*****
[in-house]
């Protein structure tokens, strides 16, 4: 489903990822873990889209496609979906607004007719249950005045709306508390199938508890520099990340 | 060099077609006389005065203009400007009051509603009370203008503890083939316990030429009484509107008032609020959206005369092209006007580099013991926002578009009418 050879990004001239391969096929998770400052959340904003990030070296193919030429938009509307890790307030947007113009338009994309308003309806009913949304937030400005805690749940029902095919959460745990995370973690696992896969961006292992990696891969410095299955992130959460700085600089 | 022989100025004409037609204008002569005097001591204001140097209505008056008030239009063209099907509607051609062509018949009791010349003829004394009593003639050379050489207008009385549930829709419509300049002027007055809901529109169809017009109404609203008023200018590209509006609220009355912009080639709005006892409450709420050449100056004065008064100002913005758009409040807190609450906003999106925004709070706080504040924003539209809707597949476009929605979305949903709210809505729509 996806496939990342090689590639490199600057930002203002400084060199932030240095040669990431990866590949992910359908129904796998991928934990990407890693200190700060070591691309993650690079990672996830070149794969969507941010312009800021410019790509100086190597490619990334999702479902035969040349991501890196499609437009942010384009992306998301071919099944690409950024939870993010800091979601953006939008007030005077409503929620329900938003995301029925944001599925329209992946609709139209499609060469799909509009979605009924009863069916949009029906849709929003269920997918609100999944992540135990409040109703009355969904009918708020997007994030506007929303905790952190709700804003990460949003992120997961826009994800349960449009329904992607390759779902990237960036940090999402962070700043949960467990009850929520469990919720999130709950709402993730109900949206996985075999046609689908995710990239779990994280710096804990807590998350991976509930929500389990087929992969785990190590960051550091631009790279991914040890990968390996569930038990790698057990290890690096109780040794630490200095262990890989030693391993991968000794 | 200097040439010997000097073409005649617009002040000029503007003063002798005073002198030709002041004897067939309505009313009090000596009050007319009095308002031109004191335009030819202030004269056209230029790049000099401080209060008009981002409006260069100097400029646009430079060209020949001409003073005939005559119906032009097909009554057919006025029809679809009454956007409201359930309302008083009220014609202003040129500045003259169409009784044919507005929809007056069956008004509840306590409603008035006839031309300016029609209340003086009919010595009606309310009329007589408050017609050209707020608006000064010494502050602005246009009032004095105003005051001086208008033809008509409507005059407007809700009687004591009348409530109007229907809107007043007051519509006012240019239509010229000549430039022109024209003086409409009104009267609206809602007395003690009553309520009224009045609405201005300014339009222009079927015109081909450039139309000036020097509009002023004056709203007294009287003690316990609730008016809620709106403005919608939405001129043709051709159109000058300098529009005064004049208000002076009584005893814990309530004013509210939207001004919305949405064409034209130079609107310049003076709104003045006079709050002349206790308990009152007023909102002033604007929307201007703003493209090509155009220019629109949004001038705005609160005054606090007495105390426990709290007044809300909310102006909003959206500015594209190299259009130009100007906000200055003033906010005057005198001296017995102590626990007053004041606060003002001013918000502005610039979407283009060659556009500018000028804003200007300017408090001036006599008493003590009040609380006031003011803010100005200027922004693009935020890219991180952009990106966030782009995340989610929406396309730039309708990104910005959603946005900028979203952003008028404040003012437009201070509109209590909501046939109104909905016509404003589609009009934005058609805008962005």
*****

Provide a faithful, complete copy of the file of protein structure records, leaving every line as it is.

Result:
[in-house]
């Protein structure tokens, strides 16, 4: 489903990822873990889209496609979906607004007719249950005045709306508390199938508890520099990340 | 060099077609006389005065203009400007009051509603009370203008503890083939316990030429009484509107008032609020959206005369092209006007580099013991926002578009009418 050879990004001239391969096929998770400052959340904003990030070296193919030429938009509307890790307030947007113009338009994309308003309806009913949304937030400005805690749940029902095919959460745990995370973690696992896969961006292992990696891969410095299955992130959460700085600089 | 022989100025004409037609204008002569005097001591204001140097209505008056008030239009063209099907509607051609062509018949009791010349003829004394009593003639050379050489207008009385549930829709419509300049002027007055809901529109169809017009109404609203008023200018590209509006609220009355912009080639709005006892409450709420050449100056004065008064100002913005758009409040807190609450906003999106925004709070706080504040924003539209809707597949476009929605979305949903709210809505729509 996806496939990342090689590639490199600057930002203002400084060199932030240095040669990431990866590949992910359908129904796998991928934990990407890693200190700060070591691309993650690079990672996830070149794969969507941010312009800021410019790509100086190597490619990334999702479902035969040349991501890196499609437009942010384009992306998301071919099944690409950024939870993010800091979601953006939008007030005077409503929620329900938003995301029925944001599925329209992946609709139209499609060469799909509009979605009924009863069916949009029906849709929003269920997918609100999944992540135990409040109703009355969904009918708020997007994030506007929303905790952190709700804003990460949003992120997961826009994800349960449009329904992607390759779902990237960036940090999402962070700043949960467990009850929520469990919720999130709950709402993730109900949206996985075999046609689908995710990239779990994280710096804990807590998350991976509930929500389990087929992969785990190590960051550091631009790279991914040890990968390996569930038990790698057990290890690096109780040794630490200095262990890989030693391993991968000794 | 200097040439010997000097073409005649617009002040000029503007003063002798005073002198030709002041004897067939309505009313009090000596009050007319009095308002031109004191335009030819202030004269056209230029790049000099401080209060008009981002409006260069100097400029646009430079060209020949001409003073005939005559119906032009097909009554057919006025029809679809009454956007409201359930309302008083009220014609202003040129500045003259169409009784044919507005929809007056069956008004509840306590409603008035006839031309300016029609209340003086009919010595009606309310009329007589408050017609050209707020608006000064010494502050602005246009009032004095105003005051001086208008033809008509409507005059407007809700009687004591009348409530109007229907809107007043007051519509006012240019239509010229000549430039022109024209003086409409009104009267609206809602007395003690009553309520009224009045609405201005300014339009222009079927015109081909450039139309000036020097509009002023004056709203007294009287003690316990609730008016809620709106403005919608939405001129043709051709159109000058300098529009005064004049208000002076009584005893814990309530004013509210939207001004919305949405064409034209130079609107310049003076709104003045006079709050002349206790308990009152007023909102002033604007929307201007703003493209090509155009220019629109949004001038705005609160005054606090007495105390426990709290007044809300909310102006909003959206500015594209190299259009130009100007906000200055003033906010005057005198001296017995102590626990007053004041606060003002001013918000502005610039979407283009060659556009500018000028804003200007300017408090001036006599008493003590009040609380006031003011803010100005200027922004693009935020890219991180952009990106966030782009995340989610929406396309730039309708990104910005959603946005900028979203952003008028404040003012437009201070509109209590909501046939109104909905016509404003589609009009934005058609805008962005």